Bédar - History


Although we do not know when the town was founded, the origins of Bédar date back to the Moorish period, when it was part of Vera. Serena was the name of a village, the oldest and most important village in the present municipality. During the Moorish period Serena was independent from Bédar, but after the uprising the Moriscos were expelled in 1570, leaving Serena completely uninhabited. So in 1575 deserted Serena was annexed into the municipality of Bédar. There is a mosque which was used for many years as an olive-oil mill.

Bédar was repopulated with farmers from neighbouring villages, such as Vera and Mojácar. It was under the Vera jurisdiction until it became an independent village in 1765.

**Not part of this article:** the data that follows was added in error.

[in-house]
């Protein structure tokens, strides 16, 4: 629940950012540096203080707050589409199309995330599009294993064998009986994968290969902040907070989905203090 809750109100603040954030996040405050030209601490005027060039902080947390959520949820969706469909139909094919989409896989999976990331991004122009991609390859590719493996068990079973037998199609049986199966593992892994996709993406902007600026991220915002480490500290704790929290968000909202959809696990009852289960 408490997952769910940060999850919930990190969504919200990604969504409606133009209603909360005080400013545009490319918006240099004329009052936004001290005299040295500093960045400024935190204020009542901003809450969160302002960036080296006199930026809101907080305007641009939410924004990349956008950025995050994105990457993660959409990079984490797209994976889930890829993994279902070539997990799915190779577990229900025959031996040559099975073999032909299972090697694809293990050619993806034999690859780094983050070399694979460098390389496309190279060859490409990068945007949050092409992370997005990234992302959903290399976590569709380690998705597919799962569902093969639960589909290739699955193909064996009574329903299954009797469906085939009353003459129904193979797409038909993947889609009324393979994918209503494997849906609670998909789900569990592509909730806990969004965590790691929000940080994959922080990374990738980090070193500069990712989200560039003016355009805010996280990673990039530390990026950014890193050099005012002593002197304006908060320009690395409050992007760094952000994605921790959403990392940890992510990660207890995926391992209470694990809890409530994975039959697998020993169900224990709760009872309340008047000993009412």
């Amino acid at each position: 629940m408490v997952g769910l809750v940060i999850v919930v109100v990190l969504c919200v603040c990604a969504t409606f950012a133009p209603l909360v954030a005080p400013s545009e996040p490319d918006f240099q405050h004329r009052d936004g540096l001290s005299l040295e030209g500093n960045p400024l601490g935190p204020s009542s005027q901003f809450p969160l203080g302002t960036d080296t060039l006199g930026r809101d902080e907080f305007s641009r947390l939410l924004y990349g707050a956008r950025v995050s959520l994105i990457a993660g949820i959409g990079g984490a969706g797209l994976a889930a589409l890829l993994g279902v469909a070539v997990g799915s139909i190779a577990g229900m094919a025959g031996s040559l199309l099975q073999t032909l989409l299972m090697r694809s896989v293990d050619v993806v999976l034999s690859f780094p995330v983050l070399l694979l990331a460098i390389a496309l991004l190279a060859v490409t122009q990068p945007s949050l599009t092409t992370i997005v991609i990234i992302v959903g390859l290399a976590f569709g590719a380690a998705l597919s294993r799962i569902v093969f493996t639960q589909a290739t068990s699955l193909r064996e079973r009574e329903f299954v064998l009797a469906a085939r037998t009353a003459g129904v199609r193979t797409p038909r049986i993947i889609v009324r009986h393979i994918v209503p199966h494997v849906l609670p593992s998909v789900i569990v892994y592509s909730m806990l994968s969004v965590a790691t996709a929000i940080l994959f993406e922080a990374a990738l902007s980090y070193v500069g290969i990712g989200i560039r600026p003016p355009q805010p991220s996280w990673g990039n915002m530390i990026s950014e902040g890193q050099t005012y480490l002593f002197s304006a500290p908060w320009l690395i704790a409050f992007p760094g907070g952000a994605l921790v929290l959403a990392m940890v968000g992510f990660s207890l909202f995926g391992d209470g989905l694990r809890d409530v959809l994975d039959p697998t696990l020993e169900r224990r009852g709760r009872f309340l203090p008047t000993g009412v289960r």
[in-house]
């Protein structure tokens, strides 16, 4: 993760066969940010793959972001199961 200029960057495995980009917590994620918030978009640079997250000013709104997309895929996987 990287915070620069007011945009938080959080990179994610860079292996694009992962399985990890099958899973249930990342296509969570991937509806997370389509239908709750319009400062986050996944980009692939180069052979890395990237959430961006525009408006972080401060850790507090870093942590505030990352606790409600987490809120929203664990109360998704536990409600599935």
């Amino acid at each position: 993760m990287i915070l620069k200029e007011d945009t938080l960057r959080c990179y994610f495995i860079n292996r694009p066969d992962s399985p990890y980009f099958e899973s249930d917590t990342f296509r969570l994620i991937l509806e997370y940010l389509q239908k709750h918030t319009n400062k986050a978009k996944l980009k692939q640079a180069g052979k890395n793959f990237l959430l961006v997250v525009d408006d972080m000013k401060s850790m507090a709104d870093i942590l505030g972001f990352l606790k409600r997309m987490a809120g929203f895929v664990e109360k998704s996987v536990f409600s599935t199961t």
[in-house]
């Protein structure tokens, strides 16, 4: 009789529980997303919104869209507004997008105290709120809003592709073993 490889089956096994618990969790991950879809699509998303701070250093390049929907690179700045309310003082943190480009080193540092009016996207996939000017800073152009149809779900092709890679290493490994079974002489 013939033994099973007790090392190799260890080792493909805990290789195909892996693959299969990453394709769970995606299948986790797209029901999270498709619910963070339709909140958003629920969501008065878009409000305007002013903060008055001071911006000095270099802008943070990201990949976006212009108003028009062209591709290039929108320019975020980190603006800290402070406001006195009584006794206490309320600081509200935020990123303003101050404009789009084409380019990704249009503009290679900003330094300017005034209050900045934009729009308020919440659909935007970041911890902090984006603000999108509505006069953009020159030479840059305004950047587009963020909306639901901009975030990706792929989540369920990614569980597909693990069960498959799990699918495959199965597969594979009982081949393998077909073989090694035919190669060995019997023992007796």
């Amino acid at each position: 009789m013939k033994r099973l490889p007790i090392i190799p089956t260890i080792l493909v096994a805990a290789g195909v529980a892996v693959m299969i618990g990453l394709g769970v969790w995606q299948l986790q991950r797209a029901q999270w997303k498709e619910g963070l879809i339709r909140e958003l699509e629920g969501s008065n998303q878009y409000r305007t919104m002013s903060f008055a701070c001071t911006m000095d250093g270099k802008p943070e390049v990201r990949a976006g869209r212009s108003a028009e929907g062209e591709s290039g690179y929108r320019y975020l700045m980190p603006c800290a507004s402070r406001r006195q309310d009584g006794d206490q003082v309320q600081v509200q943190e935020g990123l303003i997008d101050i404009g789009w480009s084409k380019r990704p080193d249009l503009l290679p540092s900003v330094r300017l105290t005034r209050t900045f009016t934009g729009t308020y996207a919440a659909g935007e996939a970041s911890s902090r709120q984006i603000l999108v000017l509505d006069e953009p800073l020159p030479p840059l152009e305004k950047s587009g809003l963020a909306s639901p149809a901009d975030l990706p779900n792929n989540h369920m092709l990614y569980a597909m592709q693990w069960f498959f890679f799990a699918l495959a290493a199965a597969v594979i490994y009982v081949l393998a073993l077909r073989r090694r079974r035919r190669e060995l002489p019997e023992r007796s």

In the nineteenth century, there was an economic revival in Bédar, and its appearance changed due to mining. This became the third most important mining area in Andalucia after Filabres and Alhamilla. The mines produced iron, zinc, copper and lead, the latter being the most important. To transport the ore, in 1888 the first overhead cableway in the province was built, it ran from El Pinar to Garrucha beach, where a blast furnace had been installed in 1860. In 1896, a railway line was also built to Garrucha, where a pier to load the ore onto boats had been erected. After the First World War, the mining activity gradually declined until the 1930s, when it ended.